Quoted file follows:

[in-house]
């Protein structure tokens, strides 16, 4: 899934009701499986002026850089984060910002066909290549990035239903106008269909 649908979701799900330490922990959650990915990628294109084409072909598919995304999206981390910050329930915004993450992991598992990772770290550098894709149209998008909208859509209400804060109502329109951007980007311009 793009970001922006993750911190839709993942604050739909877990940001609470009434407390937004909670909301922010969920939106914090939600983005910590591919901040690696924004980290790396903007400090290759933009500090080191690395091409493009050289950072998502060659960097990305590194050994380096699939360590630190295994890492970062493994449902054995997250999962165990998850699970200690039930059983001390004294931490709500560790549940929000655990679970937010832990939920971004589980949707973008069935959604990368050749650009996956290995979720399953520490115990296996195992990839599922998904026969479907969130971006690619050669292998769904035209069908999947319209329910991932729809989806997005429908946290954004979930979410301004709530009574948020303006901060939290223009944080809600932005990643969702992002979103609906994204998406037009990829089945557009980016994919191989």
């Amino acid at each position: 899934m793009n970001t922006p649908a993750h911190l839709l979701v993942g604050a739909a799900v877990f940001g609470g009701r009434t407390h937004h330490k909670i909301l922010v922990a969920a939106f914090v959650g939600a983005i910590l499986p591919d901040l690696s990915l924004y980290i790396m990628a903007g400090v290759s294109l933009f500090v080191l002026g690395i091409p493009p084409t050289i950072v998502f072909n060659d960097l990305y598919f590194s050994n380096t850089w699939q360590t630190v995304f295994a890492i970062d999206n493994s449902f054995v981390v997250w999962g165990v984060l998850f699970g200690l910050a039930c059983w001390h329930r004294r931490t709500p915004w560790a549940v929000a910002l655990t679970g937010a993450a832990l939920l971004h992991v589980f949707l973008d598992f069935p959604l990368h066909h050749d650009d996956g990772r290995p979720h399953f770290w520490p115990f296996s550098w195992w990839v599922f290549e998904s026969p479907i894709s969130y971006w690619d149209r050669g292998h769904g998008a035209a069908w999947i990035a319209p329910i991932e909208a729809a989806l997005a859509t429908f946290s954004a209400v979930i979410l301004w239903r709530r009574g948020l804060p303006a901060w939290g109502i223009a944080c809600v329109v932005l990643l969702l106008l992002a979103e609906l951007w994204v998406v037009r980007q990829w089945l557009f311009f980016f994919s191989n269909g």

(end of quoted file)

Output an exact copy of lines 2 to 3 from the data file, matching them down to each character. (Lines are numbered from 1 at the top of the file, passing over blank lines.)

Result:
């Protein structure tokens, strides 16, 4: 899934009701499986002026850089984060910002066909290549990035239903106008269909 649908979701799900330490922990959650990915990628294109084409072909598919995304999206981390910050329930915004993450992991598992990772770290550098894709149209998008909208859509209400804060109502329109951007980007311009 793009970001922006993750911190839709993942604050739909877990940001609470009434407390937004909670909301922010969920939106914090939600983005910590591919901040690696924004980290790396903007400090290759933009500090080191690395091409493009050289950072998502060659960097990305590194050994380096699939360590630190295994890492970062493994449902054995997250999962165990998850699970200690039930059983001390004294931490709500560790549940929000655990679970937010832990939920971004589980949707973008069935959604990368050749650009996956290995979720399953520490115990296996195992990839599922998904026969479907969130971006690619050669292998769904035209069908999947319209329910991932729809989806997005429908946290954004979930979410301004709530009574948020303006901060939290223009944080809600932005990643969702992002979103609906994204998406037009990829089945557009980016994919191989």
């Amino acid at each position: 899934m793009n970001t922006p649908a993750h911190l839709l979701v993942g604050a739909a799900v877990f940001g609470g009701r009434t407390h937004h330490k909670i909301l922010v922990a969920a939106f914090v959650g939600a983005i910590l499986p591919d901040l690696s990915l924004y980290i790396m990628a903007g400090v290759s294109l933009f500090v080191l002026g690395i091409p493009p084409t050289i950072v998502f072909n060659d960097l990305y598919f590194s050994n380096t850089w699939q360590t630190v995304f295994a890492i970062d999206n493994s449902f054995v981390v997250w999962g165990v984060l998850f699970g200690l910050a039930c059983w001390h329930r004294r931490t709500p915004w560790a549940v929000a910002l655990t679970g937010a993450a832990l939920l971004h992991v589980f949707l973008d598992f069935p959604l990368h066909h050749d650009d996956g990772r290995p979720h399953f770290w520490p115990f296996s550098w195992w990839v599922f290549e998904s026969p479907i894709s969130y971006w690619d149209r050669g292998h769904g998008a035209a069908w999947i990035a319209p329910i991932e909208a729809a989806l997005a859509t429908f946290s954004a209400v979930i979410l301004w239903r709530r009574g948020l804060p303006a901060w939290g109502i223009a944080c809600v329109v932005l990643l969702l106008l992002a979103e609906l951007w994204v998406v037009r980007q990829w089945l557009f311009f980016f994919s191989n269909g």